On June 5th, arriving under the callsign ZARP 43/44/45, three US Air Force Boeing B-52H Stratofortress bombers from the 5th Bomb Wing out of Minot Air Force Base, North Dakota landed at RAF Fairford for a short two week deployment as part of the BALTOPS 15 and SABER STRIKE 15 exercises in Europe.

BALTOPS (Baltic Operations) is an annual military exercise, held since 1971 and sponsored by the Commander, United States Naval Forces Europe, taking place in the Baltic Sea and the regions surrounding it. The purpose of BALTOPS is to train gunnery, replenishment at sea, anti-submarine warfare (ASW), radar tracking & interception, mine countermeasures, seamanship, search and rescue, maritime interdiction operations and scenarios dealing with potential real world crises and maritime security.

SABER STRIKE is a long-standing US Army Europe-led cooperative training exercise conducted annually since 2010. The aim of the exercise is to improve the cooperation and capabilities of the participating nations for future contingency operations. This year’s exercise objectives facilitate cooperation amongst Canada, Denmark, Estonia, Finland, Germany, Latvia, Lithuania, Norway, Poland, Portugal, Slovenia, the United Kingdom and the United States.

The exercise trains participants on command and control as well as interoperability with regional partners, and consists of Field and Situational Training Exercises conducted in Latvia, Lithuania and Poland, Joint Tactical Air Controller training in Estonia, and a Command Post Exercise conducted in Lithuania.

The B-52 deployment was aimed to demonstrate the ability of theUnited States to project its flexible, long-range global strike capability, and provides opportunities to synchronise strategic activities and capabilities with allies and partners in the US European Command area of operations. Lt Col. Brad Dyer of the 23rd Expeditionary Bomb Squadron commander explained:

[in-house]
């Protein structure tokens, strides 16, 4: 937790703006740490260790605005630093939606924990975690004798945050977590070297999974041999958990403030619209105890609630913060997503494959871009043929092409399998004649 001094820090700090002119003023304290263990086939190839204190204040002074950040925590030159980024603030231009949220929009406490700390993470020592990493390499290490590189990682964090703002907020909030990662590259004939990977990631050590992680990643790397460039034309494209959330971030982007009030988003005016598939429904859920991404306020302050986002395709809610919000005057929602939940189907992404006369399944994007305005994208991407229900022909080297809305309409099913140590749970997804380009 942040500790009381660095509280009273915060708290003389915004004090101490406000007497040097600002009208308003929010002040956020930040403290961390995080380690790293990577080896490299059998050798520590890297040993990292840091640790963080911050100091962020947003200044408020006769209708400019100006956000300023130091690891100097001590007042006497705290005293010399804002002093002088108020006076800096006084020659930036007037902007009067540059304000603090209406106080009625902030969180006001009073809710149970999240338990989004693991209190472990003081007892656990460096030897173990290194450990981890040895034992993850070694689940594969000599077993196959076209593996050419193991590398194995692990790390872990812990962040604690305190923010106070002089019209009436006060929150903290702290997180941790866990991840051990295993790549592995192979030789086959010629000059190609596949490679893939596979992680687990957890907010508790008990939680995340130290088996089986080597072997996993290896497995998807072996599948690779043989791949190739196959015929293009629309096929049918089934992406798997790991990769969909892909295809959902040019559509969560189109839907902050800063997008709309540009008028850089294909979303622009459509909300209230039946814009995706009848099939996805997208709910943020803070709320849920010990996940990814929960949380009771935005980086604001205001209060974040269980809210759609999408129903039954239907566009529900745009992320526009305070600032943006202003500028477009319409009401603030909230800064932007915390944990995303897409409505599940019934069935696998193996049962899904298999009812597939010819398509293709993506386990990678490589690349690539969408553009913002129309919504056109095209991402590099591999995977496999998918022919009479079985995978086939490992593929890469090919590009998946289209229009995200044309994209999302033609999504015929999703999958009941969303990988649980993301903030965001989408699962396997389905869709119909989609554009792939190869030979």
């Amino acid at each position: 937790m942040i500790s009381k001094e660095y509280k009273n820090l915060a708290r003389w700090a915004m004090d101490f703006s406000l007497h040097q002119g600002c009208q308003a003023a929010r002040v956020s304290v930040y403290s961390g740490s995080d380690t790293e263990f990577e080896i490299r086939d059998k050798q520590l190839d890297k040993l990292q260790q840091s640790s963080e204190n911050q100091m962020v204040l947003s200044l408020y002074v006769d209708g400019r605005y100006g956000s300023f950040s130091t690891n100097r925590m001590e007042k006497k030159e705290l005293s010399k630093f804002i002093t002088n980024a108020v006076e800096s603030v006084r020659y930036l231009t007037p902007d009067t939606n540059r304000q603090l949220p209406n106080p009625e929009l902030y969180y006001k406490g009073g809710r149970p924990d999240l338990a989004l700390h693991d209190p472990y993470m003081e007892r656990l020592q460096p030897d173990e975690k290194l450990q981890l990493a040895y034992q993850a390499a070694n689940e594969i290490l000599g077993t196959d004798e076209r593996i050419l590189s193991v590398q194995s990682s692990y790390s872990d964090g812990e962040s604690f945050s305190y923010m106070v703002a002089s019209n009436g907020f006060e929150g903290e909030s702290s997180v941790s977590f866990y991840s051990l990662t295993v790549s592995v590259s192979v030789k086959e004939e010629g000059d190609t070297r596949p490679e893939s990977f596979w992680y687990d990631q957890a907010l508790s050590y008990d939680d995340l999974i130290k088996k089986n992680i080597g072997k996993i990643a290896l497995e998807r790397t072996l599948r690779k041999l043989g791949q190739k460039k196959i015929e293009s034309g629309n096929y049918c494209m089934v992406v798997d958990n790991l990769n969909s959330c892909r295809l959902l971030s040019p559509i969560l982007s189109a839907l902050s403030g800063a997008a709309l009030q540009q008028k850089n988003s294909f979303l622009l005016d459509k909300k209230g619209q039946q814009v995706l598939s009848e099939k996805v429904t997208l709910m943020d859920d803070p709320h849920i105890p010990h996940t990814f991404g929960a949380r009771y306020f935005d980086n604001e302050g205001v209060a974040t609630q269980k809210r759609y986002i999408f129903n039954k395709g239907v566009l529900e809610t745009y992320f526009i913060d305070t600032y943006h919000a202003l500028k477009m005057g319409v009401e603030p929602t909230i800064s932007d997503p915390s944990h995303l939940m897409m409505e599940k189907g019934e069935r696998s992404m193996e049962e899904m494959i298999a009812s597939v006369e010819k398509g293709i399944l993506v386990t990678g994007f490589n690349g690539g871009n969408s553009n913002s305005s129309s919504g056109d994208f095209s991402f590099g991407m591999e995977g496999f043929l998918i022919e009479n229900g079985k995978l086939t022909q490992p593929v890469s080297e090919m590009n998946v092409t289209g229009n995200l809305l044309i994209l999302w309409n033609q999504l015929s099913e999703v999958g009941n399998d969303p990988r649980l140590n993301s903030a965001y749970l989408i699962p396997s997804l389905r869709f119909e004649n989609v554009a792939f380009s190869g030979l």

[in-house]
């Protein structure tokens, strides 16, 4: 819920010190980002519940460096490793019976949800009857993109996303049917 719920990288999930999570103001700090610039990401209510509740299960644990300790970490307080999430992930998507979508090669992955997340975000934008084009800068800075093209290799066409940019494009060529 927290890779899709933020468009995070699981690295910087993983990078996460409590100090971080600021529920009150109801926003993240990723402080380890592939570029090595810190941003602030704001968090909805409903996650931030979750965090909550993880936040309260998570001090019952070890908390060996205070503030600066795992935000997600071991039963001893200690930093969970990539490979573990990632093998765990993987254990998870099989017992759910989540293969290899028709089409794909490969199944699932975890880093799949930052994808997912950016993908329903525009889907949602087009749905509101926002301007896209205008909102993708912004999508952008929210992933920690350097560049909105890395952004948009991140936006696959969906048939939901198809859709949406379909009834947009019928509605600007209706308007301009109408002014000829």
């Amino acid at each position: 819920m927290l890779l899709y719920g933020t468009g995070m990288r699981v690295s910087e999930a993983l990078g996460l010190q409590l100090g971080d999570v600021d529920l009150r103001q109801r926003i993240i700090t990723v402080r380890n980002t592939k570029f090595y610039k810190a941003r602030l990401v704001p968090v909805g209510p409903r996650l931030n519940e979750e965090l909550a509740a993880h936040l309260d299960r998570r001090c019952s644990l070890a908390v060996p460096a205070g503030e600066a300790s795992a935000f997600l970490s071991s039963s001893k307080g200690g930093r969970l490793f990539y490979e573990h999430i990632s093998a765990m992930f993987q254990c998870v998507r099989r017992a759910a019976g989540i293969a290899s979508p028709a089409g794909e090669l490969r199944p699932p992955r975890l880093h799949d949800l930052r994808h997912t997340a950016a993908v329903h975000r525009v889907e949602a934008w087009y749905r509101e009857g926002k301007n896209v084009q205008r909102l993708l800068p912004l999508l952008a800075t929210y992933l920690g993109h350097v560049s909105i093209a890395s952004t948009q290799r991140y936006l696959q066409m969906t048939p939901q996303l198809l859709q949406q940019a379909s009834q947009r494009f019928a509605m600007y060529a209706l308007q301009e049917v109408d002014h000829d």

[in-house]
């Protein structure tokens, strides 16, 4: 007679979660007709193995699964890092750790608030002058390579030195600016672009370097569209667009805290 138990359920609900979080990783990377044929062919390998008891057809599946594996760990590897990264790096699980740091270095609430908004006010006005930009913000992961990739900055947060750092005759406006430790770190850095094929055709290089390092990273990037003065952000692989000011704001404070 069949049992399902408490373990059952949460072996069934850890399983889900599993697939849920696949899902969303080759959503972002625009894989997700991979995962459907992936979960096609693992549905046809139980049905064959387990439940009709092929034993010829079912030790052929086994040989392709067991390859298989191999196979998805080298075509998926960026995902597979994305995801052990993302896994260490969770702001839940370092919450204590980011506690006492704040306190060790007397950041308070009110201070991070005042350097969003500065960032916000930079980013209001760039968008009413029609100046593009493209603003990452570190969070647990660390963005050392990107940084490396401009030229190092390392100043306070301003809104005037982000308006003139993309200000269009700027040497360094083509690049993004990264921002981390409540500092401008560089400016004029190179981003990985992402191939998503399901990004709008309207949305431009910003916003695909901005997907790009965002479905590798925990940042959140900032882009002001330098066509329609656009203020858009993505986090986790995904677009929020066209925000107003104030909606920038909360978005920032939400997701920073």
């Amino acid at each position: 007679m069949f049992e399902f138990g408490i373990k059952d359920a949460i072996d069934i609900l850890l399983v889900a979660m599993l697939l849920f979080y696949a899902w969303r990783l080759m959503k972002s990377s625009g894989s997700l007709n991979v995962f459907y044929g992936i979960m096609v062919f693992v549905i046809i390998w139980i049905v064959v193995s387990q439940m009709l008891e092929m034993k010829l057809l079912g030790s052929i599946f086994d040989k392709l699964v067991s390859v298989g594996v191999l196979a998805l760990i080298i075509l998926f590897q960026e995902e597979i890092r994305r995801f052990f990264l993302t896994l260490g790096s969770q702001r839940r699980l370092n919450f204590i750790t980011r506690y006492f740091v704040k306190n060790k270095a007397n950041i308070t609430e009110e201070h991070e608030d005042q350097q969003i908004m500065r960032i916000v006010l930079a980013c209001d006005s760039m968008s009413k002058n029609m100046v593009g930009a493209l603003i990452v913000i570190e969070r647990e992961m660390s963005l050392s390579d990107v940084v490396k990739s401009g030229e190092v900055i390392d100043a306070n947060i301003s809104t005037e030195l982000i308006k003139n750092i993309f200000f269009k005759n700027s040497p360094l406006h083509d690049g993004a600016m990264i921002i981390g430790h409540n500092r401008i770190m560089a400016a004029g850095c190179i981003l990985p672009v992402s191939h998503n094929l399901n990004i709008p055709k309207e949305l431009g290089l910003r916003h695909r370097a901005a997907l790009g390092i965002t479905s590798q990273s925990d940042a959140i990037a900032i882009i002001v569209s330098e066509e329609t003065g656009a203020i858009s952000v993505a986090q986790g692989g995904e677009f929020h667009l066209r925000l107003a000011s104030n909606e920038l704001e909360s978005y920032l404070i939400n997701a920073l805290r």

“Part of this mission has been the forward deployment to RAF Fairford which is a very strategic location for us from a bomber aspect because it gives us the capability to forward deploy and to exercise our strategic bombing capability from not only the United States but also from our allied forces here. It’s been a great opportunity for us to assure our allies in addition to deterring any strategic attacks as well.”

The deployment demonstrates the long-standing relationship between the US and UK. Elevating RAF Fairford to active status is a key component to this deployment due to the critical capabilities of the base – the fully-developed and tested infrastructure and support facilities at the airfield, as well as its strategic location and unique capabilities, establish the base as a key location for large-scale exercises and readiness operations and an ideal site for bomber operations.

RAF Fairford has a long history of bomber operations, serving the contingency requirements of the US and Royal Air Forces and their NATO partners since it first opened in 1944. Most recently, RAF Fairford served as a forward operating base for deployed B-52s and B-2s in June 2014. Both platforms conducted training evolutions in and around the UK during this time and B-52s participated in the 70th anniversary of D-Day commemoration events.

During the current short-term deployment, the strategic bombers – supported by more than 330 Air Force Global Strike Command Airmen – conducted training flights with ground and naval forces around the region and participated in multinational Exercises BALTOPS 15 and SABER STRIKE 15 over international waters in the Baltic Sea and the territory of the Baltic States and Poland. The bombers integrated into several exercise activities, including air intercept training, simulated mining operations during BALTOPS, inert ordnance drops during SABER STRIKE, and close air support. Each activity provides unique opportunities for bomber crews to integrate and train with other United States European Command components and regional allies and partners while exercising the U.S.’s key bomber capabilities. Lieutenant Colonel Dyer went on to explain: